PubMed Central

    Rout, Simon P.; Charles, Christopher J.; Garratt, Eva J.; Laws, Andrew P.; Gunn, John; Humphreys, Paul N.


    The contamination of surface environments with hydroxide rich wastes leads to the formation of high pH (>11.0) soil profiles. One such site is a legacy lime works at Harpur Hill, Derbyshire where soil profile indicated in-situ pH values up to pH 12. Soil and porewater profiles around the site indicated clear evidence of the presence of the α and β stereoisomers of isosaccharinic acid (ISA) resulting from the anoxic, alkaline degradation of cellulosic material. ISAs are of particular interest with regards to the disposal of cellulosic materials contained within the intermediate level waste (ILW) inventory of the United Kingdom, where they may influence radionuclide mobility via complexation events occurring within a geological disposal facility (GDF) concept. The mixing of uncontaminated soils with the alkaline leachate of the site resulted in ISA generation, where the rate of generation in-situ is likely to be dependent upon the prevailing temperature of the soil. Microbial consortia present in the uncontaminated soil were capable of surviving conditions imposed by the alkaline leachate and demonstrated the ability to utilise ISAs as a carbon source. Leachate-contaminated soil was sub-cultured in a cellulose degradation product driven microcosm operating at pH 11, the consortia present were capable of the degradation of ISAs and the generation of methane from the resultant H2/CO2 produced from fermentation processes. Following microbial community analysis, fermentation processes appear to be predominated by Clostridia from the genus Alkaliphilus sp, with methanogenesis being attributed to Methanobacterium and Methanomassiliicoccus sp. The study is the first to identify the generation of ISA within an anthropogenic environment and advocates the notion that microbial activity within an ILW-GDF is likely to influence the impact of ISAs upon radionuclide migration. PMID:25748643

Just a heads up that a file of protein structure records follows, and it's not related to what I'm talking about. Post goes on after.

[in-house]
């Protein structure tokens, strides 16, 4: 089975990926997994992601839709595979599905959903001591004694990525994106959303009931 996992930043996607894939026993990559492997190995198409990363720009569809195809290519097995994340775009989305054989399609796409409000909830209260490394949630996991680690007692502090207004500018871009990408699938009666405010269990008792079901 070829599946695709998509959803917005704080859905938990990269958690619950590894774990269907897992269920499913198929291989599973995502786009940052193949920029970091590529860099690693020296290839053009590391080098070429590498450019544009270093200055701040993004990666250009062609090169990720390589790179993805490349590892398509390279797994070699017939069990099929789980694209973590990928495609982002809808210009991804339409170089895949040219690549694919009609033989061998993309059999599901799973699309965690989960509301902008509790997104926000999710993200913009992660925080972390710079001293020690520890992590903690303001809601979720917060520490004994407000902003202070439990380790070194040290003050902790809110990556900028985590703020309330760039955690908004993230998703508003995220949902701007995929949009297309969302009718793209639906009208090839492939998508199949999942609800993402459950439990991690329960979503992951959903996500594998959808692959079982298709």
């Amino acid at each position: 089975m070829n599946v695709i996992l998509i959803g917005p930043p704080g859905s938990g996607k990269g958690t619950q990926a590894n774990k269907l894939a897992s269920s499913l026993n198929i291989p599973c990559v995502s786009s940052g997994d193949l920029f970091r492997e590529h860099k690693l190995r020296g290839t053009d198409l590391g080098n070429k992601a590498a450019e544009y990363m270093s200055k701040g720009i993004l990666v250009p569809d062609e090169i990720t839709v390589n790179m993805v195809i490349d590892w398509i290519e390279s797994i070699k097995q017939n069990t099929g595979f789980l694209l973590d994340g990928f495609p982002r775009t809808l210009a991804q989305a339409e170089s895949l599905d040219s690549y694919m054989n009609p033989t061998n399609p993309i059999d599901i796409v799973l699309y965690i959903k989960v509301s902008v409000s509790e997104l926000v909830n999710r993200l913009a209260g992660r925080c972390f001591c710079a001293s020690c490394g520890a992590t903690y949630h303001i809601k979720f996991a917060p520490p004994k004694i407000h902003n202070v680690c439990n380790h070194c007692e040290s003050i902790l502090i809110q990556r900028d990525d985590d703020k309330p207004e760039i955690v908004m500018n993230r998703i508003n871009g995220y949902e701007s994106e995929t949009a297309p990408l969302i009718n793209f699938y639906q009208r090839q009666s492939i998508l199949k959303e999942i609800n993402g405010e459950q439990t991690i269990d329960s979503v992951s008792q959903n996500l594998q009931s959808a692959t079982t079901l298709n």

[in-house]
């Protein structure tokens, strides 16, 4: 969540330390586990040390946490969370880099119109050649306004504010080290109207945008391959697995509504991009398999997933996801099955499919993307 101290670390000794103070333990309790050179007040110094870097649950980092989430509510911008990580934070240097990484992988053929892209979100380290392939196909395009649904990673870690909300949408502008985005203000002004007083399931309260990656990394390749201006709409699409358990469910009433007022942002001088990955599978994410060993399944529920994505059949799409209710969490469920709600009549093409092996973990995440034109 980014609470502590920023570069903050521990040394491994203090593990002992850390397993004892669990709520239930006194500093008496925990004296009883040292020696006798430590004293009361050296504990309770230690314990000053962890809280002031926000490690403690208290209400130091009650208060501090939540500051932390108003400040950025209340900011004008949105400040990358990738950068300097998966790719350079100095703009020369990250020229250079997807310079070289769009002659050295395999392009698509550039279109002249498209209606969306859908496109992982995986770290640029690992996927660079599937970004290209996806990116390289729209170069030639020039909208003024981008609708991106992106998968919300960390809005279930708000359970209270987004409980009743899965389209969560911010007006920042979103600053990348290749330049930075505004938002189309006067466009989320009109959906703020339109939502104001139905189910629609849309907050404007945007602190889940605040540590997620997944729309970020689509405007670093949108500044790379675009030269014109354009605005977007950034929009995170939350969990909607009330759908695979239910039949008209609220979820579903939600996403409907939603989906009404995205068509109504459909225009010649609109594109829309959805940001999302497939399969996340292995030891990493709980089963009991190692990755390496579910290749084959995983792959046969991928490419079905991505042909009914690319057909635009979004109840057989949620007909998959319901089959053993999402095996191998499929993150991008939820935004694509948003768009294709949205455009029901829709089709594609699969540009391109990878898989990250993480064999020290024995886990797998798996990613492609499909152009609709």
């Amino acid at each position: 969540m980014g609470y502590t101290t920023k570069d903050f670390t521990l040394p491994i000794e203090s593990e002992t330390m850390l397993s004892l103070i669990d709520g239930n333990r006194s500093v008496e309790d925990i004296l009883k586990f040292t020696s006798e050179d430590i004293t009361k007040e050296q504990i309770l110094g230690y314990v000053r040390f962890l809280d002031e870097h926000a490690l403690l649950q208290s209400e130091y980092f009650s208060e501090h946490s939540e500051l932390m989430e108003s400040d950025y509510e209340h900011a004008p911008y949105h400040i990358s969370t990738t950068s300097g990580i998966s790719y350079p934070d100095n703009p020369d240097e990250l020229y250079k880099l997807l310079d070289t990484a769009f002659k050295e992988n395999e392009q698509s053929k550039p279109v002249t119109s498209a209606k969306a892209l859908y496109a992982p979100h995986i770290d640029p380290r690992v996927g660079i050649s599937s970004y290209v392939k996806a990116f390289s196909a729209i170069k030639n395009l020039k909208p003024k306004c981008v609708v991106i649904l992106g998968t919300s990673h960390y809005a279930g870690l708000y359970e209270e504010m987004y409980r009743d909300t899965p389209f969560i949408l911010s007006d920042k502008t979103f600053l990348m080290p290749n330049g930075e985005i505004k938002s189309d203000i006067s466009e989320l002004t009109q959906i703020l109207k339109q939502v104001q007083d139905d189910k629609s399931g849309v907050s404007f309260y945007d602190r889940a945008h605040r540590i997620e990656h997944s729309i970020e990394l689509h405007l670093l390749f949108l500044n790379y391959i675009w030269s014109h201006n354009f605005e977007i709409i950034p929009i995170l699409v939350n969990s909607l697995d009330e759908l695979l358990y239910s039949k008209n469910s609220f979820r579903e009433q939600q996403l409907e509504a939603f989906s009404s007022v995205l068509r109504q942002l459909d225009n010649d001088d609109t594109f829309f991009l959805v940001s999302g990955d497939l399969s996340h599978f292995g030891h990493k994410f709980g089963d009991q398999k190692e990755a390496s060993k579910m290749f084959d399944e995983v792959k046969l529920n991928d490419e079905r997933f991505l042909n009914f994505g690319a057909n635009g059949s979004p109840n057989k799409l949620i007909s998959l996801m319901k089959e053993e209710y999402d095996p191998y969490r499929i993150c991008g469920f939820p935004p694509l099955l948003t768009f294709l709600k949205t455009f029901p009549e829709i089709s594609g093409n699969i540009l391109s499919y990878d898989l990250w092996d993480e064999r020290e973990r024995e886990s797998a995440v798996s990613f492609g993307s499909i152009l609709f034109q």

7. Bioremediation of uranium contaminated Fernald soils

    SciTech Connect

    Delwiche, M.E.; Wey, J.E.; Torma, A.E.


    This study investigated the use of microbial bioleaching for removal of uranium from contaminated soils. The ability of bacteria to assist in oxidation and solubilization of uranium was compared to the ability of fungi to produce complexing compounds which have the same effect. Biosorption of uranium by fungi was also measured. Soil samples were examined for changes in mineralogical properties due to these processes. On the basis of these laboratory scale studies a generalized flow sheet is proposed for bioremediation of contaminated Fernald soils.

  8. Soil contamination with radionuclides and potential remediation.


    Zhu, Y G; Shaw, G


    Soils contaminated with radionuclides, particularly 137Cs and 90Sr, pose a long-term radiation hazard to human health through exposure via the foodchain and other pathways. Remediation of radionuclide-contaminated soils has become increasingly important. Removal of the contaminated surface soil (often up to 40 cm) or immobilization of radionuclides in soils by applying mineral and chemical amendments are physically difficult and not likely cost-effective in practicality. Reducing plant uptake of radionuclides, especially 137CS and 90Sr by competitive cations contained in chemical fertilizers has the general advantage in large scale, low-level contamination incidents on arable land, and has been widely practiced in central and Western Europe after the Chernobyl accident. Phytoextraction of radionuclides by specific plant species from contaminated sites has rapidly stimulated interest among industrialists as well as academics, and is considered to be a promising bio-remediation method. This paper examines the existing remediation approaches and discusses phytoextraction of radionuclides from contaminated soils in detail. PMID:10819188


    EPA Science Inventory

    Regulatory compliance requires the cleanup of soils contaminated with toxic organic and metallic compounds. Several chemical and thermal detoxification technologies have been tested on soils excavated from contaminated sites. Soil washing with aqueous solutions transfers the cont...

  10. Electrokinetic characterization techniques for contaminated soils

    SciTech Connect